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Inadomi JM. On-demand and intermittent therapy for gastro-oesophageal reflux disease: economic considerations. Pharmacoeconomics. 2002 Sep 1; 20(9):565-76.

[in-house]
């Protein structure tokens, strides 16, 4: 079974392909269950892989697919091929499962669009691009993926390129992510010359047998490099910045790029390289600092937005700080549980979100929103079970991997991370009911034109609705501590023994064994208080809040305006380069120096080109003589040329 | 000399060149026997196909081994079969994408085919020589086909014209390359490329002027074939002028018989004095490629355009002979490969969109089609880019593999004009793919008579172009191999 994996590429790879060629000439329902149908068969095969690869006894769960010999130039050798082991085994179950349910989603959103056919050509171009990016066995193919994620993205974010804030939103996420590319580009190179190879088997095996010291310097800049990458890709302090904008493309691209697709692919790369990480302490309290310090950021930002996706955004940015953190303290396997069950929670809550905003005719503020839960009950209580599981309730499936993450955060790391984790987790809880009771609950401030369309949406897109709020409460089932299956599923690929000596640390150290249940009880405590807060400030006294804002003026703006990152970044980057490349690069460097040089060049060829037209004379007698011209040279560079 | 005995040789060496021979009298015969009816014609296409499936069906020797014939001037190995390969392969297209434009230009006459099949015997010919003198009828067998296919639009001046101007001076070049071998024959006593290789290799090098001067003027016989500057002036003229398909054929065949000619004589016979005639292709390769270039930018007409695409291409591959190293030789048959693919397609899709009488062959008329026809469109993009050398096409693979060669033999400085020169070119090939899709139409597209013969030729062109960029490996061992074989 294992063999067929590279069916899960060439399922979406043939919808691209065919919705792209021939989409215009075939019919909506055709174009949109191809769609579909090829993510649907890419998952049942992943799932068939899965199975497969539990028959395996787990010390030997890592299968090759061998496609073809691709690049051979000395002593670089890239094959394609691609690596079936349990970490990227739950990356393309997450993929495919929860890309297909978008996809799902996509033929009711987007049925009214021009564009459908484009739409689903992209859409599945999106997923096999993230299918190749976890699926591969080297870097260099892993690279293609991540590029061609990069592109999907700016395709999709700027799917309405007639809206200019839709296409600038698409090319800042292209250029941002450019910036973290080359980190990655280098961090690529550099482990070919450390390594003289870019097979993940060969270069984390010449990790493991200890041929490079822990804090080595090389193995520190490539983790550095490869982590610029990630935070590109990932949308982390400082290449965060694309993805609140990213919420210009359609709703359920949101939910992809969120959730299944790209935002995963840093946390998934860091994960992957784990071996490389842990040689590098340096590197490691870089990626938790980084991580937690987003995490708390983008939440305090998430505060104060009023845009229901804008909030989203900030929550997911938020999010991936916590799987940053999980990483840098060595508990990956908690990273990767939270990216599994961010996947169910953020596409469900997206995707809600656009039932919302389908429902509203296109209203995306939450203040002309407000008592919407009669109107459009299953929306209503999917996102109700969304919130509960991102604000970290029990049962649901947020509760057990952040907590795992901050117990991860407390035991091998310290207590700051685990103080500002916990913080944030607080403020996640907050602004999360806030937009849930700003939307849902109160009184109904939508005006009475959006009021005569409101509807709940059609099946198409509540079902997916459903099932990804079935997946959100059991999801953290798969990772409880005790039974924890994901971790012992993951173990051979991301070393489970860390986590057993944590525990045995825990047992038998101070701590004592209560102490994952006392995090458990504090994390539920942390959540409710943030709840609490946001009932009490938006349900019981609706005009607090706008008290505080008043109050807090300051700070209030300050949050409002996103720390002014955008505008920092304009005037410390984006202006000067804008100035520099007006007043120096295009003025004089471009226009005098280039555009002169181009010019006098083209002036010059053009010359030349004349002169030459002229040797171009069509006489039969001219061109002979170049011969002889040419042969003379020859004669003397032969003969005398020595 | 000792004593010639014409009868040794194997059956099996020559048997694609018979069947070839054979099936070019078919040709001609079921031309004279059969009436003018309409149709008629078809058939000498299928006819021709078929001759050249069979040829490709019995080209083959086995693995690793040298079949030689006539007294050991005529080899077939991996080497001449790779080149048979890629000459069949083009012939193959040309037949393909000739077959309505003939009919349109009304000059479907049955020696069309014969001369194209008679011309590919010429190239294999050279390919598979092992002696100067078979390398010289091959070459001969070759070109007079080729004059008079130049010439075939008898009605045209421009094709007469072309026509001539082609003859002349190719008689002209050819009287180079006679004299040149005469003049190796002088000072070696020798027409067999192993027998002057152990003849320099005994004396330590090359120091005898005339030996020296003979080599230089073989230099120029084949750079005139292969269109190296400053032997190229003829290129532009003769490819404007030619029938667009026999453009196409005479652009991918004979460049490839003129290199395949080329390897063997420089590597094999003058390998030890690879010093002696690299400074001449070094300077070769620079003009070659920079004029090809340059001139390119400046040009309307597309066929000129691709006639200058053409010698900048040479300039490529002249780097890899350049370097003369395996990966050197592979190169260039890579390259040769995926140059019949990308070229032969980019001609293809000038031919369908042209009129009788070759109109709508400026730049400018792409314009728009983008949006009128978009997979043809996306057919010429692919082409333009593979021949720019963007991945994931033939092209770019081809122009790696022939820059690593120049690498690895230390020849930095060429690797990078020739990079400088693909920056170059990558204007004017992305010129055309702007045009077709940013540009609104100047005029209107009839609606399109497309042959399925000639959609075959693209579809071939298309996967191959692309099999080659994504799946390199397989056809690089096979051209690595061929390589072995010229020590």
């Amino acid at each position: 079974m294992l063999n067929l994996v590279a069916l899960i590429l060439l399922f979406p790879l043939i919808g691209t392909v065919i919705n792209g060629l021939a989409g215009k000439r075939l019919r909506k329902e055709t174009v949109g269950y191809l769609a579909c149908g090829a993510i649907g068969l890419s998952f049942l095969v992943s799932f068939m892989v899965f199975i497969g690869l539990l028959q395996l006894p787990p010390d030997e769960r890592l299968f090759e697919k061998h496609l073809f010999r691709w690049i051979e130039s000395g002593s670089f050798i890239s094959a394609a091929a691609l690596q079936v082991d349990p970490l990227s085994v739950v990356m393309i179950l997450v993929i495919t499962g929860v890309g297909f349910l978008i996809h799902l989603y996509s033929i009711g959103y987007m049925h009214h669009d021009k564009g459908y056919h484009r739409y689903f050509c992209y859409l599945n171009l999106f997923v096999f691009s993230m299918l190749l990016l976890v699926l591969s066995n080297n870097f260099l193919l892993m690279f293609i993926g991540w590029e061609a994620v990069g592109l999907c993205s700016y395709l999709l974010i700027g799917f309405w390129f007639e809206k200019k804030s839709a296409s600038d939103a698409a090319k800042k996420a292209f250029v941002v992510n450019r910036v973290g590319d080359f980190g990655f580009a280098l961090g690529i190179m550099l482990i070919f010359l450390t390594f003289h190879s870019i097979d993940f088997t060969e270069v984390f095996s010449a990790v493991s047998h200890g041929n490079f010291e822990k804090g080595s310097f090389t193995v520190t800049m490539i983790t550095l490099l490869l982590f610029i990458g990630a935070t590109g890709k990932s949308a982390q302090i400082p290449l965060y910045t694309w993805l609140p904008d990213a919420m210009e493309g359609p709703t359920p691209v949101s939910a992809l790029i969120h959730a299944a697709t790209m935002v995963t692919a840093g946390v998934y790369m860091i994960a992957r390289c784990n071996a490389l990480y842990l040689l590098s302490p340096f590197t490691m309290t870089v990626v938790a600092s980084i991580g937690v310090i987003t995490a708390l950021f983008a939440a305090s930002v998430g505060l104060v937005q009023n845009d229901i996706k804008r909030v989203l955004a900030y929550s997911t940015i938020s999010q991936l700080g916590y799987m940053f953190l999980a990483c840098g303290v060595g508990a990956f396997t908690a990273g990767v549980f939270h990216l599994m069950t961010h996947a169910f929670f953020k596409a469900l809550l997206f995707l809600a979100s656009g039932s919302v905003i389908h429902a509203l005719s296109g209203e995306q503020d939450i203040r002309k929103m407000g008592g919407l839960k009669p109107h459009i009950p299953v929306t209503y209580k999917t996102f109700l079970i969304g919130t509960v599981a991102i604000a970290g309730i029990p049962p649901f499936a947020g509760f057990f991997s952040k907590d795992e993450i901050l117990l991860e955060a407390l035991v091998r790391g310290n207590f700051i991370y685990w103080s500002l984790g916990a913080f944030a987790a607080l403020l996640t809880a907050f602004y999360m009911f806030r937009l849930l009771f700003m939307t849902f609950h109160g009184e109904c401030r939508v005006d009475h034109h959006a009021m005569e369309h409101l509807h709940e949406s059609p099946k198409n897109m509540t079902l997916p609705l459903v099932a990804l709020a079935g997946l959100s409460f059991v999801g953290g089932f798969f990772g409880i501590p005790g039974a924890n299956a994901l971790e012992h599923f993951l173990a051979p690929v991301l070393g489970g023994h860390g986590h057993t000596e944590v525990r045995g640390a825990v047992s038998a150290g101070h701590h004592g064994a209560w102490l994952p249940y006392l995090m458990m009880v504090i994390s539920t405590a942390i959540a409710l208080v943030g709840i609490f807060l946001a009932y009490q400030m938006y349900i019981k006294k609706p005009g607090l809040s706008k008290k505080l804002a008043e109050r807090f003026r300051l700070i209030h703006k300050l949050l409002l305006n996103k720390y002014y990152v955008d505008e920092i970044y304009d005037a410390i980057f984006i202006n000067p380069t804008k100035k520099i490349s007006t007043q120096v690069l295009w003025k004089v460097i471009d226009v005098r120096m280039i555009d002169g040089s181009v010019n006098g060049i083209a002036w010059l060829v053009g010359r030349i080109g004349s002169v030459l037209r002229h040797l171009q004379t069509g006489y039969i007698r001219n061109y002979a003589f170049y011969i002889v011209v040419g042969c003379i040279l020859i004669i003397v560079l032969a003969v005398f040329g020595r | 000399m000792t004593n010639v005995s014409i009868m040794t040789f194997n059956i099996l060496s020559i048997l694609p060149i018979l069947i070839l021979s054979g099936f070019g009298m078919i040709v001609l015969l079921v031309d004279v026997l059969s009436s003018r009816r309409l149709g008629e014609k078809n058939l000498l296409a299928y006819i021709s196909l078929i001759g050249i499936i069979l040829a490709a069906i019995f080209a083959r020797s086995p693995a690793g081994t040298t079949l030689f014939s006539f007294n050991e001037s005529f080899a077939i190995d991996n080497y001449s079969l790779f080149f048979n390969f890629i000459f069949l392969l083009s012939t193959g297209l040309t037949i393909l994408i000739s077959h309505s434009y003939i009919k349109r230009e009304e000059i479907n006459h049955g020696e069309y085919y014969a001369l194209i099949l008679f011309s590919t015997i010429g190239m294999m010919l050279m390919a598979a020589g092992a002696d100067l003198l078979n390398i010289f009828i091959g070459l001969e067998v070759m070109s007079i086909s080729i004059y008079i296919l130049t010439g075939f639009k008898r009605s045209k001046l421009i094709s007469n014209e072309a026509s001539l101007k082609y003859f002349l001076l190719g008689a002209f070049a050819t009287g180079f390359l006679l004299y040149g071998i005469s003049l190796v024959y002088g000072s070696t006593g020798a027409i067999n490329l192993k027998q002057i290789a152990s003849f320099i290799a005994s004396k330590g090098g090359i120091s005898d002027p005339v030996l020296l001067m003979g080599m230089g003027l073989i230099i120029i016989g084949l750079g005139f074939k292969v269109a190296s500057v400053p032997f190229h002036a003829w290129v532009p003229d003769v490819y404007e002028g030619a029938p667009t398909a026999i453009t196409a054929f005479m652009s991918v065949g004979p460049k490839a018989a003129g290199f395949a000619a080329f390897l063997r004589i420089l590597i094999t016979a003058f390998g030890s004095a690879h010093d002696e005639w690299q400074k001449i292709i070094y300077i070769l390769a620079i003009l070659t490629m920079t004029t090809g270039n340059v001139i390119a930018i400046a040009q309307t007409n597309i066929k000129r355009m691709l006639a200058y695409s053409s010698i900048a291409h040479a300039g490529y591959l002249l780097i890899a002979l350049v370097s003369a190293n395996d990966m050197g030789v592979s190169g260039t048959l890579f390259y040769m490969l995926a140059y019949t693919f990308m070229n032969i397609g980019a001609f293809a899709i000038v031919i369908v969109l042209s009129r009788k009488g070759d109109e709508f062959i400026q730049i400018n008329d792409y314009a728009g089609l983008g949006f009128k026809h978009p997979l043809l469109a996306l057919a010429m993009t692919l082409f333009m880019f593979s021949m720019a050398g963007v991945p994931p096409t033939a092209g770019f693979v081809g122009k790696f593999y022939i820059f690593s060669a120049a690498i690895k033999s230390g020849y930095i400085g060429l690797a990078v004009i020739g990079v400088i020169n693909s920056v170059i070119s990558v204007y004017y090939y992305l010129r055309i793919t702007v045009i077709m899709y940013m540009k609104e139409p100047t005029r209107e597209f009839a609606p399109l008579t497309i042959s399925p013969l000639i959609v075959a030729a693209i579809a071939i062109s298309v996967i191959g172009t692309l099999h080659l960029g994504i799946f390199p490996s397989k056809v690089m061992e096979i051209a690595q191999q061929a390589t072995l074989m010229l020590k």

Since gastro-oesophageal reflux disease (GORD) is a prevalent condition characterised by frequent relapses, long-term costs of management for this disease are high. Thus, strategies to decrease resource expenditures without impairing patient quality of life are desirable. On-demand therapy (one-dose when symptoms occur) and intermittent therapy (short course of medication when symptoms occur) are attractive since pharmaceutical expenditures may be decreased, and many patients self-employ this strategy. The purpose of this paper was to examine the economic implications of on-demand or intermittent therapy for GORD. A review of selected studies evaluating medication suitable for on-demand or intermittent administration was performed. A complete search for published studies on the cost effectiveness of on-demand or intermittent therapy for GORD was conducted, and the results discussed in detail. Antacids, alginates, topically active agents, histamine(2)-receptor antagonists, and proton pump inhibitors have all demonstrable efficacy compared with placebo when administered on-demand. Proton pump inhibitors constitute the most effective pharmacological means to treat GORD. Although step-up strategies initially using less potent medication may decrease resource use, cost-effectiveness analysis illustrates that on-demand or intermittent therapy with proton pump inhibitors may be reasonable options. Further work that defines quality of life and patient preferences associated with GORD may allow for proper allocation of resources for the management of this condition.